There’s a time and place for so-called real hot chocolate, the kind that’s a thick, rich slurry of pure cacao, sometimes doctored up with spices. Maybe you like it split with coffee — nothing wrong with a mocha — or spiked with a fine rum. Self-anointed chocolate snobs love to talk about the deep, rich, unadulterated flavor of the stuff. But the thing about so-called real hot chocolate is that in its pure and undiluted bittersweet chocolate-ness, it’s intense, a liquefied candy bar, the kind of stuff that makes you want to pass out from fatigue after a few sips. Like your friend who makes his weed edibles and his brownies as potent as possible — there can be such a thing as too much.
More important is that a side effect of celebrating real hot chocolate (which to reiterate: is good), is that powdered hot cocoa can been seen as somehow unworthy. Lesser. And indeed it is everything that real hot chocolate is not: Industrial. Expedient. Thin. But powdered hot cocoa deserves respect and praise. Depending on what brand you choose, it could even offer a better hot-chocolate experience than real hot chocolate.
As a product category, hot cocoa includes a small family of supermarket chocolatish products that includes Ovaltine, Nesquik, Milo (notable for its outstanding packaging), and probably a lot of off-brands you’d likely find in New York City bodegas. The best ones taste appropriately but not overwhelmingly chocolaty. It’s more about the suggestion of real chocolate. Like a hot version of a Wendy’s Frosty.
Ovaltine rightly enjoys its own following, but the king — or in this case queen — among hot cocoas is of course Swiss Miss, the boxed mix that smells and tastes like snow days. It still comes in pouches printed with lo-fi photos and inspirational slogans like “Create the Moment.” There is nothing fresh or fancy about it, and that is the point — you can drink it everyday and never get tired of it.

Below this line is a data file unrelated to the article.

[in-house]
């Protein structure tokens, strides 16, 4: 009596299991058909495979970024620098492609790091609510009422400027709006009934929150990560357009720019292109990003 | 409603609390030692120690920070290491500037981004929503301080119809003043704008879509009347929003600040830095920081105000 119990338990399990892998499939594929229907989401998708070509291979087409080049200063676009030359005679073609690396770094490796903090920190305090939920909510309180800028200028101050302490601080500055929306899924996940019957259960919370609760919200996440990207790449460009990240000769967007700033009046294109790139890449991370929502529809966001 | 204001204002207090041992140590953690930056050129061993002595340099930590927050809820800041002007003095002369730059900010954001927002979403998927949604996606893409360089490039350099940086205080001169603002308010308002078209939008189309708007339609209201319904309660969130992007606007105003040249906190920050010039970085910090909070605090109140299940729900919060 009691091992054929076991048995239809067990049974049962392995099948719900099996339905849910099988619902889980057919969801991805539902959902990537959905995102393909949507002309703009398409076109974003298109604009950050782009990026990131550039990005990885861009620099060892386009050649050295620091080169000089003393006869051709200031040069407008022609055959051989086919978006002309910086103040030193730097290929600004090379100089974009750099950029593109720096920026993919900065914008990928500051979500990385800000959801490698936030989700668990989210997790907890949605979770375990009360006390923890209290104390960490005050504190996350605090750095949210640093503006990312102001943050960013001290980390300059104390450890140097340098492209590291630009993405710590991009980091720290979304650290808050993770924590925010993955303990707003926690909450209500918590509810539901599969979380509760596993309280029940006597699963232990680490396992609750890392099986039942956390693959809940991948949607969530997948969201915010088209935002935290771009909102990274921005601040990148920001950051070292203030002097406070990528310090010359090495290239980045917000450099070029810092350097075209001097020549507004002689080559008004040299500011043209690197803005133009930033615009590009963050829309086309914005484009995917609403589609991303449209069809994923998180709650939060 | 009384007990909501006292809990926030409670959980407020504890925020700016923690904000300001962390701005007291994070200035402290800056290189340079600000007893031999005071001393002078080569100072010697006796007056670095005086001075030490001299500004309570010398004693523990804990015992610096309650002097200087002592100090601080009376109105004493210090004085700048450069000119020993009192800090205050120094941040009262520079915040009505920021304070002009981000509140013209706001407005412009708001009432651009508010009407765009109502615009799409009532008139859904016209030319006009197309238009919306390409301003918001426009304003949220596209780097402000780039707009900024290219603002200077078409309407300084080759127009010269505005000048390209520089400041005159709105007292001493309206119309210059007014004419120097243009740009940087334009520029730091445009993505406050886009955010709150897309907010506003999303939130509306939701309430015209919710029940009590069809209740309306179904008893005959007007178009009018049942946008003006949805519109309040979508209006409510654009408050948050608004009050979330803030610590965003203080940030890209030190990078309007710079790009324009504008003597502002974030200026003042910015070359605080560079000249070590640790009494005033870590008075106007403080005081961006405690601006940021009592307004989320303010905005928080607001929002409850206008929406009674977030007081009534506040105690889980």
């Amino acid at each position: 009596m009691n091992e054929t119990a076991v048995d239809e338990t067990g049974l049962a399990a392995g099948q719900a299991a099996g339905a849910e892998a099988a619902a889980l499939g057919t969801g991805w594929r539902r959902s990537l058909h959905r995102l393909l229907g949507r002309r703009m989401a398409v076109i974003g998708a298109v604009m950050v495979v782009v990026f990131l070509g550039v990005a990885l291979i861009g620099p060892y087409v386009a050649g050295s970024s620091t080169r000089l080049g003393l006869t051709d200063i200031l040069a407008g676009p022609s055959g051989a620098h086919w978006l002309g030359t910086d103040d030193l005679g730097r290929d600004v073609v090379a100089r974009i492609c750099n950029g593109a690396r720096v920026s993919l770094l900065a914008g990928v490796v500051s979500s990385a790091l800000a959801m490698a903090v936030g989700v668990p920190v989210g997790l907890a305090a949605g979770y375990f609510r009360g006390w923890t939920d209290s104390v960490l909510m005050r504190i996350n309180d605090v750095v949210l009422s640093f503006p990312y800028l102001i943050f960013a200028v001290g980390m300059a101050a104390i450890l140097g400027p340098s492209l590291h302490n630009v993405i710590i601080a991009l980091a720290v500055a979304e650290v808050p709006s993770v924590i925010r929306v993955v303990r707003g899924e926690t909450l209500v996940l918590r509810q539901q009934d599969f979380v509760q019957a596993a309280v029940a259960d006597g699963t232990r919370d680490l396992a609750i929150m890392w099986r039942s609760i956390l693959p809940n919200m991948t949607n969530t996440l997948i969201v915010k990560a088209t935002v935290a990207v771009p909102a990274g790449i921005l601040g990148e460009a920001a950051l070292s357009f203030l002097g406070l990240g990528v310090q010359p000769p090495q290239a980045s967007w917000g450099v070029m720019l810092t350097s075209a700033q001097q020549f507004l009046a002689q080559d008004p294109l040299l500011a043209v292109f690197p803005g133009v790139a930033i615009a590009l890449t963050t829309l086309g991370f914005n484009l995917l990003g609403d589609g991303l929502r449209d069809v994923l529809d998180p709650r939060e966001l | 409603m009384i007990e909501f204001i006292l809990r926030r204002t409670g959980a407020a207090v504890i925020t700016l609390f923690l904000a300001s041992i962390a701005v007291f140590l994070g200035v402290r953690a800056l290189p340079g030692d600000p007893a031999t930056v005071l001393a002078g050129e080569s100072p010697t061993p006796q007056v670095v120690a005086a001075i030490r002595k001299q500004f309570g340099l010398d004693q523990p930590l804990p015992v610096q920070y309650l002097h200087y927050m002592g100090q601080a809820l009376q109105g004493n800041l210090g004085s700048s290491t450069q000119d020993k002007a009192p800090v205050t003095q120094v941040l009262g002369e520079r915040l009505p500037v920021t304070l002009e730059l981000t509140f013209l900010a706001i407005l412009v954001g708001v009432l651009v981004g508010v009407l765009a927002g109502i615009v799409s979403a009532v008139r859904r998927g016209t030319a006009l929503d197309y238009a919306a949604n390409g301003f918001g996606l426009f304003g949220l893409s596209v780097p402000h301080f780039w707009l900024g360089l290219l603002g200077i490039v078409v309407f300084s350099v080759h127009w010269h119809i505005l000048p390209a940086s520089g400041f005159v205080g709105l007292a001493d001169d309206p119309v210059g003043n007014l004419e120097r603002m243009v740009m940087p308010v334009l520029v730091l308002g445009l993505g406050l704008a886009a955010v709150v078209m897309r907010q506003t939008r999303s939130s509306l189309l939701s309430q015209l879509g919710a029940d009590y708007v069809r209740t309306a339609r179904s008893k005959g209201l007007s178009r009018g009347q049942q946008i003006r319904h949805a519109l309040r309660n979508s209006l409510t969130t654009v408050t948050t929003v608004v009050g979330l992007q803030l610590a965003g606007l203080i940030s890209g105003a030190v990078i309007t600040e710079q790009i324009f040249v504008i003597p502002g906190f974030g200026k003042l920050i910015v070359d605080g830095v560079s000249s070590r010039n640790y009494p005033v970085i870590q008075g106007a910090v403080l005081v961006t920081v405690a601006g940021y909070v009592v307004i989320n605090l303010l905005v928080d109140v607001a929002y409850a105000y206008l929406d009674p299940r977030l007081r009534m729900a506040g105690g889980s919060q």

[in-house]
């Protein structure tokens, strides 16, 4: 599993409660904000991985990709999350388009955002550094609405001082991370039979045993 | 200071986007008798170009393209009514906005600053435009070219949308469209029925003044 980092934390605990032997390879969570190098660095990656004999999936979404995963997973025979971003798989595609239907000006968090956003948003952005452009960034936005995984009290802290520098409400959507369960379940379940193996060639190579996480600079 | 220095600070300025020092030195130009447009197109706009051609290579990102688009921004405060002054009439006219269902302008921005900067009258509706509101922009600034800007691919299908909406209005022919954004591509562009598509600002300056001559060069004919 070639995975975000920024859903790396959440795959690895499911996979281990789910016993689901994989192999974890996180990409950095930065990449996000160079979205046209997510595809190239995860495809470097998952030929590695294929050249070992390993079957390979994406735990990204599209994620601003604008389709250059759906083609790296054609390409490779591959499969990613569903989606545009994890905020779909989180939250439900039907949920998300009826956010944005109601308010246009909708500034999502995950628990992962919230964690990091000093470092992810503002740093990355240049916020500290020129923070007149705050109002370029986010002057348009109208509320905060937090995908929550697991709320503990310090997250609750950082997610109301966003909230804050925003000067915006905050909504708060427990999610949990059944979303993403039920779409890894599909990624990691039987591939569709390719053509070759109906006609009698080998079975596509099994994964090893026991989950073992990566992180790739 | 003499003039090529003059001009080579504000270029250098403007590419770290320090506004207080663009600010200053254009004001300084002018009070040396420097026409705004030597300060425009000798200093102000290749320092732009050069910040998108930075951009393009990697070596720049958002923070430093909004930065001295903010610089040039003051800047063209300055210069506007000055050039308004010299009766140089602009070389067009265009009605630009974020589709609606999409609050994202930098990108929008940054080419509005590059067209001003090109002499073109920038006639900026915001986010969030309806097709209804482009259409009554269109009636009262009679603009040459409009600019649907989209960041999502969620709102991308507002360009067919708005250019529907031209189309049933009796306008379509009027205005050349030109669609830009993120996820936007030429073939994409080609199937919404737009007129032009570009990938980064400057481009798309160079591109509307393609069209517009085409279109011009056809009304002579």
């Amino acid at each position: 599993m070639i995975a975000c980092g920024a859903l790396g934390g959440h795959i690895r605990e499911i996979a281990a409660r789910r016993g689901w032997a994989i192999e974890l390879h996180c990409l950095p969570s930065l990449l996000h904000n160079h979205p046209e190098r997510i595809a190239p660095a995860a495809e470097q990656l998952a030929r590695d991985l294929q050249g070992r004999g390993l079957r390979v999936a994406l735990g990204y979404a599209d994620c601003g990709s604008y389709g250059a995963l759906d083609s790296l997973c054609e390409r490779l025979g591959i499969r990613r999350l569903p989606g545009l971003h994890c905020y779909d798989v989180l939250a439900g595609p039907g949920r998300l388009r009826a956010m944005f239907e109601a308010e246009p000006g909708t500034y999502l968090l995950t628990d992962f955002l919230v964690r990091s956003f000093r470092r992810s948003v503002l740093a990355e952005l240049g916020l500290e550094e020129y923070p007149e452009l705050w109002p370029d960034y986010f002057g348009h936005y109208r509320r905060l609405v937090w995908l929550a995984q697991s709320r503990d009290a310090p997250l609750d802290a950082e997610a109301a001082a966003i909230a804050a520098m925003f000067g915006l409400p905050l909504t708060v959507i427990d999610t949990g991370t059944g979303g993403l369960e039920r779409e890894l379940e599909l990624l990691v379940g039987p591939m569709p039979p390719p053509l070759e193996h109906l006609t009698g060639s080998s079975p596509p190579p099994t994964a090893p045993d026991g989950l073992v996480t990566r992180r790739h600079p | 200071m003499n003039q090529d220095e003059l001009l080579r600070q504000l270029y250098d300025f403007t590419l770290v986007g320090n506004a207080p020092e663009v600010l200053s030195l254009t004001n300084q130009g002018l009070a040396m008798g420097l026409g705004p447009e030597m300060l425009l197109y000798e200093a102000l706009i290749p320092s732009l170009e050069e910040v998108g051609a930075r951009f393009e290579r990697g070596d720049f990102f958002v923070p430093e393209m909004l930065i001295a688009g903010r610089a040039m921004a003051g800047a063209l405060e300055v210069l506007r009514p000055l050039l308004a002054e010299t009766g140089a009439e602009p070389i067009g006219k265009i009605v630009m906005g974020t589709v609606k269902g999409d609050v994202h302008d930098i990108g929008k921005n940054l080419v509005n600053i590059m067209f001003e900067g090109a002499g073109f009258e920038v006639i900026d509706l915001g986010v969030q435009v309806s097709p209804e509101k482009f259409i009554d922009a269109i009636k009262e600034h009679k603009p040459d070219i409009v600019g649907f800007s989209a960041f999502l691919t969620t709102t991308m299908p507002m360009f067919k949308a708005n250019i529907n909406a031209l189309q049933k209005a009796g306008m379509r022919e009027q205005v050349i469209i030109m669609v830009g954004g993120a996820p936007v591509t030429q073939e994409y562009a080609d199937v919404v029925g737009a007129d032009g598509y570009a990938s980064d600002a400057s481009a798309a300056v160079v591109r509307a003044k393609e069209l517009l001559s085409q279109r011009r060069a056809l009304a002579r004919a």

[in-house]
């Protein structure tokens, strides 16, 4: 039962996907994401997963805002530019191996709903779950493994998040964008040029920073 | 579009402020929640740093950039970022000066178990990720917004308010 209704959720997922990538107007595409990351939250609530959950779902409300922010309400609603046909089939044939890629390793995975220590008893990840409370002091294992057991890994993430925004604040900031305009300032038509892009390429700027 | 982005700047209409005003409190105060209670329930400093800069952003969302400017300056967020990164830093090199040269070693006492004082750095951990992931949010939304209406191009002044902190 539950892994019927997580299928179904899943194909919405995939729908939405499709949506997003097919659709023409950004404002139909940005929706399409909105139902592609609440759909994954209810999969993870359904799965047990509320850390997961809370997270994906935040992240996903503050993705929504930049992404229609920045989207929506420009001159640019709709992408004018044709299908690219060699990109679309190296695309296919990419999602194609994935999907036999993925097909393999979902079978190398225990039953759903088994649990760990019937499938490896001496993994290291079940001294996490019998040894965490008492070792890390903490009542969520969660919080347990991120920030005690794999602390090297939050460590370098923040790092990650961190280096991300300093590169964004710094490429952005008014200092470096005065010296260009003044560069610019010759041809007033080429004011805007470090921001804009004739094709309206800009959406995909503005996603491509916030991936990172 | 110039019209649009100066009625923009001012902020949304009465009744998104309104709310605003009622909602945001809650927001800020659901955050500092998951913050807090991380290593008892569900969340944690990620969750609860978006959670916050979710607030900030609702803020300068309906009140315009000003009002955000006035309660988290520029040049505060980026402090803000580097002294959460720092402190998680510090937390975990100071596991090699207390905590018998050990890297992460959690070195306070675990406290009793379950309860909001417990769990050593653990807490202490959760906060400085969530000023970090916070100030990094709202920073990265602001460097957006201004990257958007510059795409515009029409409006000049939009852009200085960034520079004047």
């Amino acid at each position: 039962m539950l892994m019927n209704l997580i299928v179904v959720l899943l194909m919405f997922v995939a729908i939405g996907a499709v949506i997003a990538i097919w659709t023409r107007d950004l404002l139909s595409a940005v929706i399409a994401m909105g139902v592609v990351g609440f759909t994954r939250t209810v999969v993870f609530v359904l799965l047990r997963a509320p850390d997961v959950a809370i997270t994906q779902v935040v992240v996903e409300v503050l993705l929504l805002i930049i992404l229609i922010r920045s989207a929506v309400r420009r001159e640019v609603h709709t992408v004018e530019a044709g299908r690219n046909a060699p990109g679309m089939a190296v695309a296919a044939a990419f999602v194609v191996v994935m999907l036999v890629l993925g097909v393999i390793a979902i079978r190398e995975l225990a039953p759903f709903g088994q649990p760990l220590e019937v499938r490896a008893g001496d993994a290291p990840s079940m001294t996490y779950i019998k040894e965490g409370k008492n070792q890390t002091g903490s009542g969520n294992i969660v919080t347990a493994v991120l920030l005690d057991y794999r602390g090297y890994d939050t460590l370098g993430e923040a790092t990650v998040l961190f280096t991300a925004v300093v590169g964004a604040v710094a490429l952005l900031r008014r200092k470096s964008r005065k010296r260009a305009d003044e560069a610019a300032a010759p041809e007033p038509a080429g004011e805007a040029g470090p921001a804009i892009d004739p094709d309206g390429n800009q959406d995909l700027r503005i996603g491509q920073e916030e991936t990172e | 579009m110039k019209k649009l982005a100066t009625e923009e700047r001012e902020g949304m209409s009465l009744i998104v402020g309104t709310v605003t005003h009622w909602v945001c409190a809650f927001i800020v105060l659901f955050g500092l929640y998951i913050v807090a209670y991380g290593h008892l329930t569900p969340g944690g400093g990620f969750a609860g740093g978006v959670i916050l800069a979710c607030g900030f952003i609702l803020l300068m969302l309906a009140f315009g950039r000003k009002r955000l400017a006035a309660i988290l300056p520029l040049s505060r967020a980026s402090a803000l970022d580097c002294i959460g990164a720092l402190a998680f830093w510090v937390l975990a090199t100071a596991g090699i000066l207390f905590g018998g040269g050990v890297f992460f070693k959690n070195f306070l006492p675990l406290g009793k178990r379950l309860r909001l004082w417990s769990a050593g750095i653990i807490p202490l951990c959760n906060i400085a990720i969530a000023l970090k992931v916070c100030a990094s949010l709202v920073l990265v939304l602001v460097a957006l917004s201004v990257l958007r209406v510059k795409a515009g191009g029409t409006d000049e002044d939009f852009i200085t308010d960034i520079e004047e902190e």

The company has expanded its portfolio some, but it’s never gone full Starbucks with ridiculous flavors. (Swiss Miss has also stood strong against the pumpkin-spice onslaught.) Along with the basic Milk Chocolate, there’s also Rich Chocolate (self-evident), Caramel Delight (part of the Indulgent collection), Simply Cocoa, and not one but three Marshmallow varieties. These include the Milk Chocolate with Marshmallow, Marshmallow Lovers, and Marshmallow Madness, which approximates what would happen if you poured Lucky Charms into your hot cocoa. The tiny little marshmallows are, in hindsight, objectively bad, but they are a quintessential part of the Swiss Miss experience.
As with all things like this, what makes Swiss Miss a truly great American beverage is its imperfect jankiness. There is the fact that, try as hard as you might, it is humanly impossible to make all the mix dissolve into the milk. Instead, some — hopefully a lot — of the powder will clump together at the bottom and form what you might call the cocoa dregs, which you will then actually scoop up and eat and enjoy the same way you did when you were six. Ideally, when all this is happening, you’ll be in your sweatpants, sitting on a sofa, watching some logs burn.